One dog was shot dead and another was wounded by a Minneapolis police SWAT team executing an arrest warrant at a St. Paul home.
Warning: This story contains a graphic image.
The incident happened at a home on Bush Avenue on Tuesday, when Minneapolis police executed a "high risk" warrant as part of a felony weapons investigation.
As police suspected the target of the raid would be armed, the Minneapolis SWAT team was called in to carry out the warrant.
In the course of the raid, in which two men were arrested and a loaded handgun, ammunition and drug paraphernalia were seized, officers opened fire on two dogs, killing one and seriously wounding the other.
Owner Jennifer Hankerson told the Star Tribune that her 1-year-old pit bull Blu was killed, and Blu's 3-year-old father Conan suffered injuries including a shattered eye socket, broken leg, and internal bleeding.
She has created a GoFundMe page to raise the money to cover the $2,500 in veterinary bills she's already incurred to treat Conan's injuries.
Both Hankerson and her niece, Victoria LaQuier, told the Strib they think police used excessive and unnecessary force in shooting their dogs, saying they have signs in their front window and on one of their fences warning people about the dogs inside.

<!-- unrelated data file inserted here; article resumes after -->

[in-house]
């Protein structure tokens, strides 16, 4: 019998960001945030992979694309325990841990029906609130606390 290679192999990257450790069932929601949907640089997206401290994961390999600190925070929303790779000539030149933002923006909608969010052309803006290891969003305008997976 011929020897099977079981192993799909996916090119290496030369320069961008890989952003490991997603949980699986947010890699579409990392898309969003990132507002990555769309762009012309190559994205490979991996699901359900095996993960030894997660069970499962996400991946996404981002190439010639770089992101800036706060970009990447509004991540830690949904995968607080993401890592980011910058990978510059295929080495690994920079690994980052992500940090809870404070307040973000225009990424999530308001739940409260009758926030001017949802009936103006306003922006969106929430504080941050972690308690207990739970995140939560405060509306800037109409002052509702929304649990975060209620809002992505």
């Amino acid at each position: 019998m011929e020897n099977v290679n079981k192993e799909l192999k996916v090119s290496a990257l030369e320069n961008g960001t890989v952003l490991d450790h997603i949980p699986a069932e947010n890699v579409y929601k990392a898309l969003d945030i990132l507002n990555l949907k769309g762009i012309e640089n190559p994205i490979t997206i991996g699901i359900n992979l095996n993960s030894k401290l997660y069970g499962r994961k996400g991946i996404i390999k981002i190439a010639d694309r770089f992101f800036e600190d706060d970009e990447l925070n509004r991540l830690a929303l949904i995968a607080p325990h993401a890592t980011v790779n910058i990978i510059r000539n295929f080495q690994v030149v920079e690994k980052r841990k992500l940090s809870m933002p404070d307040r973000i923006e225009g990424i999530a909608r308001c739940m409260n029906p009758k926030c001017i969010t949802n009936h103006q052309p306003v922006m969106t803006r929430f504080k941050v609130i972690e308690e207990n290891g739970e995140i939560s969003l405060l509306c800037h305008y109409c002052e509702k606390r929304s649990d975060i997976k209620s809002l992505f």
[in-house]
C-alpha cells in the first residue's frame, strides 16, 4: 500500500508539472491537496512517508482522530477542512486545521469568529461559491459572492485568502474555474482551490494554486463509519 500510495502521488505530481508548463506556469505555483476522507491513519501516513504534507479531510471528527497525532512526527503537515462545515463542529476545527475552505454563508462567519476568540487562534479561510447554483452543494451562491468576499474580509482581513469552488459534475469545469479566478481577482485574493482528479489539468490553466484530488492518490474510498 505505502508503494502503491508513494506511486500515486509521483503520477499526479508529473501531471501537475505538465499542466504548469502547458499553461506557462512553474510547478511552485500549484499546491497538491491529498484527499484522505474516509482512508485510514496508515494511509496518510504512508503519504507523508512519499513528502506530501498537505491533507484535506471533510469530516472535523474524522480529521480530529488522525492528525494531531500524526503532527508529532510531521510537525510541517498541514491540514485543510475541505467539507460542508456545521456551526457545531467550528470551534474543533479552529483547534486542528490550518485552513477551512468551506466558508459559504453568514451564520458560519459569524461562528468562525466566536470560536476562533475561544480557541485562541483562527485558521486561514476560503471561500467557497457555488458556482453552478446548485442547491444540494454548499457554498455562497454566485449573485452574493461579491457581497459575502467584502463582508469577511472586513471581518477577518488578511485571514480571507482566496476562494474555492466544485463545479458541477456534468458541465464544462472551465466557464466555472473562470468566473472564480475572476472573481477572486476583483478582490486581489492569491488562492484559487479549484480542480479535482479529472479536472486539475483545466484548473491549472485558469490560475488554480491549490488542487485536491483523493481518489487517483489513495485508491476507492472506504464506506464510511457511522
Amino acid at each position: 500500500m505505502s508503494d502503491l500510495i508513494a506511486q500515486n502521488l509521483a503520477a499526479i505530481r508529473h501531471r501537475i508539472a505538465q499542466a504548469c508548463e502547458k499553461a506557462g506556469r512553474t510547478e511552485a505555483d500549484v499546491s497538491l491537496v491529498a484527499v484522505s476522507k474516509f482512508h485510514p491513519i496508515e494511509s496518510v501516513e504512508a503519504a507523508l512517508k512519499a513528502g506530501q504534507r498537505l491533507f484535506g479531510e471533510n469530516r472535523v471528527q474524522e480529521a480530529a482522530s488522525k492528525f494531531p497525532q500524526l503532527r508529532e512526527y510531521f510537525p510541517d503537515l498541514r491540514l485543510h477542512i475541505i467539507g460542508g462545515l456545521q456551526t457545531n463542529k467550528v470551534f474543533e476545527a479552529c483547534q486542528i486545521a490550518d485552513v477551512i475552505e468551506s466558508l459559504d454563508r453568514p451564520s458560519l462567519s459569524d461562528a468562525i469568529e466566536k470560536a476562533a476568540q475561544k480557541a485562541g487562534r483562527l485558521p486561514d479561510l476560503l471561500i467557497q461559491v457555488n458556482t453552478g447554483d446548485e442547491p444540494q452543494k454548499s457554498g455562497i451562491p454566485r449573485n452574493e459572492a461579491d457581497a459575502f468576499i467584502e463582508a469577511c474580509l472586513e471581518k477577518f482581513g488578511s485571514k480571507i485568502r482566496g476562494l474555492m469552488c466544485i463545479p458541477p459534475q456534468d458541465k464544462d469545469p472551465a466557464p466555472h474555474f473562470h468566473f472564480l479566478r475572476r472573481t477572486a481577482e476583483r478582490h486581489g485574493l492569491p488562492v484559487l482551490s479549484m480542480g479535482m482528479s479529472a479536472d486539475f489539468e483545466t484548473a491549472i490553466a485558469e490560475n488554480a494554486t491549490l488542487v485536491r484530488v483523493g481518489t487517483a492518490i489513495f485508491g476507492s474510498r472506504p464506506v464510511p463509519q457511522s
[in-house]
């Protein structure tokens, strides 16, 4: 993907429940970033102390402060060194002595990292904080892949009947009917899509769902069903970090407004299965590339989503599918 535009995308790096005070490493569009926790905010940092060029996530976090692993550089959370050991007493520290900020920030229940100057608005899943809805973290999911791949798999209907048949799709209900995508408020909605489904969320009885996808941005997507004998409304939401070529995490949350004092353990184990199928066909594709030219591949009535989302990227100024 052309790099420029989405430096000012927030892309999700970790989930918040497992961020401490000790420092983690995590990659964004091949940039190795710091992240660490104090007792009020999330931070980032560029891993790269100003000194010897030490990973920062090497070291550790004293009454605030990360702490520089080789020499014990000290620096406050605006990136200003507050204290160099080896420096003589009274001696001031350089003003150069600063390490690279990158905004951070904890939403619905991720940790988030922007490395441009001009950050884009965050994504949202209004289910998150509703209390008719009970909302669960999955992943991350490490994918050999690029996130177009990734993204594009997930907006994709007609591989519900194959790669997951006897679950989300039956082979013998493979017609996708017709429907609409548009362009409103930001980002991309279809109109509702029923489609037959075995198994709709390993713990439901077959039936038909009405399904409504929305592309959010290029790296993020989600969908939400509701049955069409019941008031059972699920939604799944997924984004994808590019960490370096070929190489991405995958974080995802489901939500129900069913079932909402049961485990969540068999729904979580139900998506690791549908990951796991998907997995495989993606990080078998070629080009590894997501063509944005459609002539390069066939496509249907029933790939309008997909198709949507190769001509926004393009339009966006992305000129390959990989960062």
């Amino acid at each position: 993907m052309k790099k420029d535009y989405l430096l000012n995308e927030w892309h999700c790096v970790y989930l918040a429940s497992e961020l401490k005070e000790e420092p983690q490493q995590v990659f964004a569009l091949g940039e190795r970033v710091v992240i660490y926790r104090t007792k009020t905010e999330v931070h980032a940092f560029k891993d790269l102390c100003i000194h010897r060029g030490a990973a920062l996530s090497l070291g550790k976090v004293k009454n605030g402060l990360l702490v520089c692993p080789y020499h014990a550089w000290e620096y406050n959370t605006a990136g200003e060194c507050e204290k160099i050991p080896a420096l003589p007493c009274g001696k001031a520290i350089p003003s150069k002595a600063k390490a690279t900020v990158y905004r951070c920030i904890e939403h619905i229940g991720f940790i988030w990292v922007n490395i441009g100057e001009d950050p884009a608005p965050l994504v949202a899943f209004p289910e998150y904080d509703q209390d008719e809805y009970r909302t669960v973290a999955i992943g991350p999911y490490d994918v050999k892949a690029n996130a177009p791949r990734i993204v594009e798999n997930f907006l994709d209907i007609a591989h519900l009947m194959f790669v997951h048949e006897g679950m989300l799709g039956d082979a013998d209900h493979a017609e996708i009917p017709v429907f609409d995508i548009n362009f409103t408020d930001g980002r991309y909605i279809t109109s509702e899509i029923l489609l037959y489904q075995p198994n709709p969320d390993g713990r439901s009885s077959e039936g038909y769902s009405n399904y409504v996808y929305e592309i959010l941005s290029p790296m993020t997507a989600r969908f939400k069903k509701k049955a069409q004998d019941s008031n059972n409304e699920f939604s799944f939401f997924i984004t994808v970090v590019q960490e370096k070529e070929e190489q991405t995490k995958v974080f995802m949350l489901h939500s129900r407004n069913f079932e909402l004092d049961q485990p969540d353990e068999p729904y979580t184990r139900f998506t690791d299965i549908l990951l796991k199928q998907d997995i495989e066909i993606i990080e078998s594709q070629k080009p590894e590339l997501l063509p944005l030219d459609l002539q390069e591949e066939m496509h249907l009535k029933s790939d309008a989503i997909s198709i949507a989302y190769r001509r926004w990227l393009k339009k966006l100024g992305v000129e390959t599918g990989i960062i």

Police went to the house looking for LaQuier's boyfriend, who was one of those arrested in the raid.
In a statement sent to BMTN on Thursday, Minneapolis police spokesperson Sgt. Darcy Horn said that officers opened fire when two of the dogs "ran directly at the officers."
"The officers were forced to fire at these two aggressive dogs to protect themselves from what appeared to be imminent harm. The two dogs that were charging were very close to the officers when fired upon."
This is not the first time Minneapolis PD has come under scrutiny for killing family pets in the process of carrying out home searches.
Last year, a police officer shot two dogs in the garden of a home after a burglar alarm was accidentally tripped.
Sgt. Horn said planning and preparation before a raid can prevent "an animal dispatch" during high-risk warrants.
"But it cannot guarantee it will not become necessary, as it was in this case unfortunately," she added.
"The MPD SWAT team makes every attempt to not dispatch an animal whenever possible; as we value the lives of animals."